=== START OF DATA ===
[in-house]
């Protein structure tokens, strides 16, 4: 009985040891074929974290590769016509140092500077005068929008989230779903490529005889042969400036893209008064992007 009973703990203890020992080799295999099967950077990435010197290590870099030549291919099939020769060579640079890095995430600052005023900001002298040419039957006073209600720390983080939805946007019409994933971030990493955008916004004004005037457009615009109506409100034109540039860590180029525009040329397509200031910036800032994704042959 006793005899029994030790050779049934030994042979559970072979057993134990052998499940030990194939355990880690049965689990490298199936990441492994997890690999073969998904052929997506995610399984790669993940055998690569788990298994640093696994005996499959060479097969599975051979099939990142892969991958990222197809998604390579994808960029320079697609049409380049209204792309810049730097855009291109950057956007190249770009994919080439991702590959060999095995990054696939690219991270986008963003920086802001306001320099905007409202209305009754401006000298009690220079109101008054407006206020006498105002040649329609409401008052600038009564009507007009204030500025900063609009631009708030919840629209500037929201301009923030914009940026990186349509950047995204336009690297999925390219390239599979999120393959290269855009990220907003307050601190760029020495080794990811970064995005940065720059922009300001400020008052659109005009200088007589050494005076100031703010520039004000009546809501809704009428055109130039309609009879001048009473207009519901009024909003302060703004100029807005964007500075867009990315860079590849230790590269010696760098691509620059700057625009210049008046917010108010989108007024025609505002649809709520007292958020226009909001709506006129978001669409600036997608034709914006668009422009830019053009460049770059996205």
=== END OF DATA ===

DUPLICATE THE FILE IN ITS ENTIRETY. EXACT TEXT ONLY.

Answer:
[in-house]
């Protein structure tokens, strides 16, 4: 009985040891074929974290590769016509140092500077005068929008989230779903490529005889042969400036893209008064992007 009973703990203890020992080799295999099967950077990435010197290590870099030549291919099939020769060579640079890095995430600052005023900001002298040419039957006073209600720390983080939805946007019409994933971030990493955008916004004004005037457009615009109506409100034109540039860590180029525009040329397509200031910036800032994704042959 006793005899029994030790050779049934030994042979559970072979057993134990052998499940030990194939355990880690049965689990490298199936990441492994997890690999073969998904052929997506995610399984790669993940055998690569788990298994640093696994005996499959060479097969599975051979099939990142892969991958990222197809998604390579994808960029320079697609049409380049209204792309810049730097855009291109950057956007190249770009994919080439991702590959060999095995990054696939690219991270986008963003920086802001306001320099905007409202209305009754401006000298009690220079109101008054407006206020006498105002040649329609409401008052600038009564009507007009204030500025900063609009631009708030919840629209500037929201301009923030914009940026990186349509950047995204336009690297999925390219390239599979999120393959290269855009990220907003307050601190760029020495080794990811970064995005940065720059922009300001400020008052659109005009200088007589050494005076100031703010520039004000009546809501809704009428055109130039309609009879001048009473207009519901009024909003302060703004100029807005964007500075867009990315860079590849230790590269010696760098691509620059700057625009210049008046917010108010989108007024025609505002649809709520007292958020226009909001709506006129978001669409600036997608034709914006668009422009830019053009460049770059996205």